in the Church
Bishops, Regular Clergy, and Faithful of the Anglican Rite Roman
Catholic Church, greetings and Apostolic Blessings.
1. Christ desires unity in his Holy Church. Natural segments of the
Church have developed over the many centuries, though they all remain
one as the Trinity is One, through the closest possible bonds of
Apostolic Succession and valid Sacraments.
2. Yet, for various reasons, various schismatic factions have arisen.
Even when formed through the best of intentions, such as maintenance
of true doctrine, they nevertheless create fractions within the
Church. Walls are erected, and animosity, mistrust, and confusion
develop on both sides of that wall.
3. Some of these factions further seek the destruction of other
branches of Christ's Holy Church. This is the worst possible result,
even if the initial intentions of those factions were good. No entity
of the Church can consider itself truly Christian if it seeks the
destruction of other entities of the Church.
4. Schism is by far worse than heresy. Schism contains with it
heresy, viz. the heresy that promotes fraction of the Church and is
opposed to unity and charity. Saint Augustine said that a schismatic
is one who holds the same faith as the rest, but takes pleasure in
the mere disunion of the Church. No one can be fully Christian if
they seek, promote, or take pleasure in mere disunion.
5. When the formation of a faction or even a new and otherwise
legitimate Apostolic branch of the Church is carried out for the
preservation of doctrine and the Faith handed down from the Apostles,
there exists a strong possibility to become exclusionary against
other parts of the Church. Continuing Anglican churches, for example,
often are hostile against the Church that they left, i.e., the
Episcopal Church or another branch of the Anglican Communion, even to
the point of seeking its ultimate destruction. Continuing Anglican
Churches and Independent Catholic Churches are often hostile against
Rome. Even validly-formed entities of the Church lose their doctrinal
validity when they act in hostility, whether active or passive,
against the other branches of the Church. This is not to say that
they cannot and should not maintain their doctrinal position, or that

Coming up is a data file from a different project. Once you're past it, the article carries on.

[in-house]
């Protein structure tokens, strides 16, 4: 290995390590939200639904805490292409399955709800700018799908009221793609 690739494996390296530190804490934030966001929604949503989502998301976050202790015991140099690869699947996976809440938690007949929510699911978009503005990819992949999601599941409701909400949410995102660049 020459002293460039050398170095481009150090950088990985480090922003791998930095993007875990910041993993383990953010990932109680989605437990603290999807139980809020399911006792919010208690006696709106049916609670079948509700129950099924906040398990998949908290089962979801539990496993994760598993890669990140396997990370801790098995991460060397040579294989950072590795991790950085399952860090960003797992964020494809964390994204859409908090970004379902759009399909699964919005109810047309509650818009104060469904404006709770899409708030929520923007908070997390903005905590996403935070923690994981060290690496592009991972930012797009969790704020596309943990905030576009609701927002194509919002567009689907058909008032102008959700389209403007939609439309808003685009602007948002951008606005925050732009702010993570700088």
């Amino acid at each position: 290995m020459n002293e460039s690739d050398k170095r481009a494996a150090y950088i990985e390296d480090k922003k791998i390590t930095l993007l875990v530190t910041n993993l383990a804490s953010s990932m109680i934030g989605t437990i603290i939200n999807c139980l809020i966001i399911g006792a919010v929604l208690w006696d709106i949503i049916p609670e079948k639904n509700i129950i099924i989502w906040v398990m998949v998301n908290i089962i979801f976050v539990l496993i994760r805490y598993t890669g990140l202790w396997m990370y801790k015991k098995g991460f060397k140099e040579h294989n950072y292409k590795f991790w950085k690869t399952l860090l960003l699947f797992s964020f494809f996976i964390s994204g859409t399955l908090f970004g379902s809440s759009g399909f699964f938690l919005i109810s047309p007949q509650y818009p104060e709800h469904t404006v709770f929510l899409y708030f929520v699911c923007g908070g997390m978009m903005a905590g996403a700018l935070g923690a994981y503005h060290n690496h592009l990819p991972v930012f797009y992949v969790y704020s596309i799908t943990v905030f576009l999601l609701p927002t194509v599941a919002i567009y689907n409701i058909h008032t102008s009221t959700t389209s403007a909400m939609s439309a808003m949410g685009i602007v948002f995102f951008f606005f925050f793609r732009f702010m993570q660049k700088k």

they cannot express their belief that the opposing side is wrong.
This is, however, different from hostility, as it implies an inherent
respect for other members of the Corporate Body of Christ.
6. All Particular Churches must strive for unity. It must be
remembered that doctrinal issues are beyond the capability of one
person to decide. These matters will not be decided or resolved
necessarily according to our time table. What is left to us is to be
faithful stewards of what we have been given to preserve, doing this
the best possible way that we can. While we have very strong reasons
for our beliefs, doctrine, practices, and procedures, it must be
acknowledged that other parts of the Church have equally strong
reasons for their beliefs, doctrine, practices, and procedures, even
when they differ from ours. It is, therefore, cooperation that is
needed, not compromise or hostility.
7. We are all, therefore, called to work for cooperative unity.
8. The Anglican Rite Roman Catholic Church has inherited a unique
lineage and legacy to maintain that puts us in a prime position to
heal wounds and work towards unity. With this comes a great
responsibility. All the clergy and faithful of this Particular Church
are expected to work for unity, shun schism, maintain the Faith, seek
cooperation where possible, build bridges, and serve the needs of
those whom God puts in our path to help. This is our mandate and our cause.
9. Furthermore, it is our firm belief that those churches in the
Anglican Continuum should work to cooperate amongst themselves and
with the various entities of the Anglican Communion, e.g., the
Episcopal Church and the Church of England. Similarly, the various
branches of the Anglican Communion should extend a hand in Christian
fellowship and seek ways to cooperate for the greater good.
Independent Catholic Churches and the Roman Communion ought to do
similarly, as well as the western Church and the great Orthodox
Churches of the East. No person, group, faction, sect or church ought
to seek the destruction of any other branch of Christ's Holy Church.
Those who are suffering due to internal doctrinal and structural
crises within their Church need not give hope. Always trusting in
Christ, it is our firm belief that they must not participate in
schism, but wait and hope in the Lord. In all these situations,
differences need not be laid aside, and compromise is not suggested.
Cooperation and Christian brotherhood, however, are essential, for
how can anyone call themselves Christian without those fundamental
Rutherford c.p.p. I
at the Court of Saint Mary of Walsingham
on the Feast
of the Immaculate Heart of the Blessed Virgin Mary
August A.D. 2011.
(2) Acts 4.32; I Peter 2.17; Rom. 15.6.
(3) Thomas Aquinas S.T. Question 39
(4) Contra Faust. xx, 3; Contra Crescon. ii, 4